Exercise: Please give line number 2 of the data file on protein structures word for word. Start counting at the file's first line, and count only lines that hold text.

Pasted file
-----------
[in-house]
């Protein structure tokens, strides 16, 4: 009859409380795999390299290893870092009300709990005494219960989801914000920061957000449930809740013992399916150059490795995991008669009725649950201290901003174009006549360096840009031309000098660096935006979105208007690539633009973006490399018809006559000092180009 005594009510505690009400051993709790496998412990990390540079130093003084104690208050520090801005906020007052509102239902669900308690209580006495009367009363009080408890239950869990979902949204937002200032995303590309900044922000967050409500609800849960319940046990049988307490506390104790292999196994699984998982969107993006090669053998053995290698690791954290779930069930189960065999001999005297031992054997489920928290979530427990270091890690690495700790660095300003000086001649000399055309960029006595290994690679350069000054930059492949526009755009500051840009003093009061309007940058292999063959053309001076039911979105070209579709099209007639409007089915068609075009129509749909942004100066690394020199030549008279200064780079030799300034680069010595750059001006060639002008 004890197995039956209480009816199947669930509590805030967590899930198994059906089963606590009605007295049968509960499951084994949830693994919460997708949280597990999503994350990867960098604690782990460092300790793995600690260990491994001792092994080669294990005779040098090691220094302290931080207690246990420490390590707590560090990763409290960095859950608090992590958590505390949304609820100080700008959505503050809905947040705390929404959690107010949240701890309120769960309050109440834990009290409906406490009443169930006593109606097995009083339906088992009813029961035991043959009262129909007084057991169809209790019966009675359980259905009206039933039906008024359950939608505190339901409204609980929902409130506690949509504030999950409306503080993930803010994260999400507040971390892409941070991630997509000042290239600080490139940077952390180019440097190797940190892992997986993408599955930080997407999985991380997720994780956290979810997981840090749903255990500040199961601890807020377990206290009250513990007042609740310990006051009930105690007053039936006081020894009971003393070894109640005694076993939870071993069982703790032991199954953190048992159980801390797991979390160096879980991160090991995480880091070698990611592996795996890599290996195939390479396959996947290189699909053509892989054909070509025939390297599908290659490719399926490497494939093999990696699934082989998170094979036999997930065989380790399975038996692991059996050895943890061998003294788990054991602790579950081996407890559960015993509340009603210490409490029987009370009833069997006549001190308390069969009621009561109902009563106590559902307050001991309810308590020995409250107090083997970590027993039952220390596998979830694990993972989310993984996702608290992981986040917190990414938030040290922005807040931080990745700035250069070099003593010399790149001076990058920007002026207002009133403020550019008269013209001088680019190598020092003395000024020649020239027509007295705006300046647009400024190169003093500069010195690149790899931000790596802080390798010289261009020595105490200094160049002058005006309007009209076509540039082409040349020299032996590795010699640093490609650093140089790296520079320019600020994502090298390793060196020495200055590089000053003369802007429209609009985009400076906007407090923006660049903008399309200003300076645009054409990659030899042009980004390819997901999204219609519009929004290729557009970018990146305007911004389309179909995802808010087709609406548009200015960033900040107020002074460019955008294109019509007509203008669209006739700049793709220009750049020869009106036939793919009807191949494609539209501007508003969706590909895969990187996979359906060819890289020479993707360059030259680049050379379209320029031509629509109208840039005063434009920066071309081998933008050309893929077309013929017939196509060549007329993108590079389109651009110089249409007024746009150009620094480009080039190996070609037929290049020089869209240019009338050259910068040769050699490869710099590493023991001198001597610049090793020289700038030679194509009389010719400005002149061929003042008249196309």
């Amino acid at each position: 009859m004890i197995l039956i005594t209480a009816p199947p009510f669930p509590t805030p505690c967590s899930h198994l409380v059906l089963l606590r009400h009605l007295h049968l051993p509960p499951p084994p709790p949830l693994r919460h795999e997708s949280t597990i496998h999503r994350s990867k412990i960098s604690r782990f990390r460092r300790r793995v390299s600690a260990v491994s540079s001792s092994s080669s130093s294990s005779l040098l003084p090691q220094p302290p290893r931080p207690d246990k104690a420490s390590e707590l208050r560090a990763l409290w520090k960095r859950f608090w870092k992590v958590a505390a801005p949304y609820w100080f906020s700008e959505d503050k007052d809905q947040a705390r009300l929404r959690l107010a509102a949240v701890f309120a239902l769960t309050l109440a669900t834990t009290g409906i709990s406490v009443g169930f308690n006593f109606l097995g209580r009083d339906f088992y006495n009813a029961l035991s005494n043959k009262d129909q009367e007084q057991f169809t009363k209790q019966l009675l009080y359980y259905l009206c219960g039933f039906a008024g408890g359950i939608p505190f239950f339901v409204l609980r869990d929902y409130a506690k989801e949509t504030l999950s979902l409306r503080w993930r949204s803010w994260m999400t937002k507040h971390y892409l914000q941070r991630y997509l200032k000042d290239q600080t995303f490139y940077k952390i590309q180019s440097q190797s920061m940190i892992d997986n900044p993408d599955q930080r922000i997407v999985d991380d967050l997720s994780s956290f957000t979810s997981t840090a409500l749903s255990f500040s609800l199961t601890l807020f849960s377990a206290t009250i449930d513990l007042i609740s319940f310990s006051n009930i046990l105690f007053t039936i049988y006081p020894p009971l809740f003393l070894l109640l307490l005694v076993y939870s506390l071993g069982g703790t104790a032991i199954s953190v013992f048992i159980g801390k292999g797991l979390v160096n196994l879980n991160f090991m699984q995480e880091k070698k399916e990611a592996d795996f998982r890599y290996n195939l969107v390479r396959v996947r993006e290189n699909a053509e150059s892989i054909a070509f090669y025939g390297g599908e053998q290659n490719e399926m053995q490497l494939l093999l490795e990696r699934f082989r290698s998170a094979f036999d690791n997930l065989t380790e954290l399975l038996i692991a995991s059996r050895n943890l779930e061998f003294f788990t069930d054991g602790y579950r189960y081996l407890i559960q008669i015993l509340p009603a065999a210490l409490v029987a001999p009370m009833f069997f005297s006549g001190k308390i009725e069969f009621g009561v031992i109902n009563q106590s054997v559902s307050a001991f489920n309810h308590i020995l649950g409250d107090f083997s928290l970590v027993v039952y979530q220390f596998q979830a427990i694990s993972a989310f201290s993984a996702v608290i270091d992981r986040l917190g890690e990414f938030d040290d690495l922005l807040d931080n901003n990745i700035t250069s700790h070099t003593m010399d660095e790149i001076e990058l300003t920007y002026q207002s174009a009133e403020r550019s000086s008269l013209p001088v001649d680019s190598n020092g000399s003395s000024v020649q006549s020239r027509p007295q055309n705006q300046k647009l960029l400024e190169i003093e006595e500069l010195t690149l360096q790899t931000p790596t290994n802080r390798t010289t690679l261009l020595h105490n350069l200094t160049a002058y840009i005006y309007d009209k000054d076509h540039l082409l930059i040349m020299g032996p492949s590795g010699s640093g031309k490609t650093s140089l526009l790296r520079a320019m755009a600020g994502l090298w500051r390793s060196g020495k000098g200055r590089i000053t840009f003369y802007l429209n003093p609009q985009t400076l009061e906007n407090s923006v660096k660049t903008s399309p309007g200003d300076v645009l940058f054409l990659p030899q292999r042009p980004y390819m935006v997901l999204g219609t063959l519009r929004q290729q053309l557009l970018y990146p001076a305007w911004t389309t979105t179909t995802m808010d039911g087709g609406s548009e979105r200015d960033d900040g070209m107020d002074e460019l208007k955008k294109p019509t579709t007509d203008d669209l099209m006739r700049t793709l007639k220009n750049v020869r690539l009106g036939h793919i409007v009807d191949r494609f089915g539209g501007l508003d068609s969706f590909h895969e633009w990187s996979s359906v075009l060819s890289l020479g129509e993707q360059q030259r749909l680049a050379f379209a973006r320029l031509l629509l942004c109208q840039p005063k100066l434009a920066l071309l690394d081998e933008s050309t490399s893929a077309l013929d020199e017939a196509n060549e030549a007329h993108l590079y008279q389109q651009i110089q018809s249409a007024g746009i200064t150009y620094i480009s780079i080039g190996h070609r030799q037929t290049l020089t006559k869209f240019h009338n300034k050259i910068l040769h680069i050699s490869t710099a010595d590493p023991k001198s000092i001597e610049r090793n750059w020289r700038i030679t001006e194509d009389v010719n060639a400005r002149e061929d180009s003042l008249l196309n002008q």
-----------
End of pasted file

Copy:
């Protein structure tokens, strides 16, 4: 009859409380795999390299290893870092009300709990005494219960989801914000920061957000449930809740013992399916150059490795995991008669009725649950201290901003174009006549360096840009031309000098660096935006979105208007690539633009973006490399018809006559000092180009 005594009510505690009400051993709790496998412990990390540079130093003084104690208050520090801005906020007052509102239902669900308690209580006495009367009363009080408890239950869990979902949204937002200032995303590309900044922000967050409500609800849960319940046990049988307490506390104790292999196994699984998982969107993006090669053998053995290698690791954290779930069930189960065999001999005297031992054997489920928290979530427990270091890690690495700790660095300003000086001649000399055309960029006595290994690679350069000054930059492949526009755009500051840009003093009061309007940058292999063959053309001076039911979105070209579709099209007639409007089915068609075009129509749909942004100066690394020199030549008279200064780079030799300034680069010595750059001006060639002008 004890197995039956209480009816199947669930509590805030967590899930198994059906089963606590009605007295049968509960499951084994949830693994919460997708949280597990999503994350990867960098604690782990460092300790793995600690260990491994001792092994080669294990005779040098090691220094302290931080207690246990420490390590707590560090990763409290960095859950608090992590958590505390949304609820100080700008959505503050809905947040705390929404959690107010949240701890309120769960309050109440834990009290409906406490009443169930006593109606097995009083339906088992009813029961035991043959009262129909007084057991169809209790019966009675359980259905009206039933039906008024359950939608505190339901409204609980929902409130506690949509504030999950409306503080993930803010994260999400507040971390892409941070991630997509000042290239600080490139940077952390180019440097190797940190892992997986993408599955930080997407999985991380997720994780956290979810997981840090749903255990500040199961601890807020377990206290009250513990007042609740310990006051009930105690007053039936006081020894009971003393070894109640005694076993939870071993069982703790032991199954953190048992159980801390797991979390160096879980991160090991995480880091070698990611592996795996890599290996195939390479396959996947290189699909053509892989054909070509025939390297599908290659490719399926490497494939093999990696699934082989998170094979036999997930065989380790399975038996692991059996050895943890061998003294788990054991602790579950081996407890559960015993509340009603210490409490029987009370009833069997006549001190308390069969009621009561109902009563106590559902307050001991309810308590020995409250107090083997970590027993039952220390596998979830694990993972989310993984996702608290992981986040917190990414938030040290922005807040931080990745700035250069070099003593010399790149001076990058920007002026207002009133403020550019008269013209001088680019190598020092003395000024020649020239027509007295705006300046647009400024190169003093500069010195690149790899931000790596802080390798010289261009020595105490200094160049002058005006309007009209076509540039082409040349020299032996590795010699640093490609650093140089790296520079320019600020994502090298390793060196020495200055590089000053003369802007429209609009985009400076906007407090923006660049903008399309200003300076645009054409990659030899042009980004390819997901999204219609519009929004290729557009970018990146305007911004389309179909995802808010087709609406548009200015960033900040107020002074460019955008294109019509007509203008669209006739700049793709220009750049020869009106036939793919009807191949494609539209501007508003969706590909895969990187996979359906060819890289020479993707360059030259680049050379379209320029031509629509109208840039005063434009920066071309081998933008050309893929077309013929017939196509060549007329993108590079389109651009110089249409007024746009150009620094480009080039190996070609037929290049020089869209240019009338050259910068040769050699490869710099590493023991001198001597610049090793020289700038030679194509009389010719400005002149061929003042008249196309």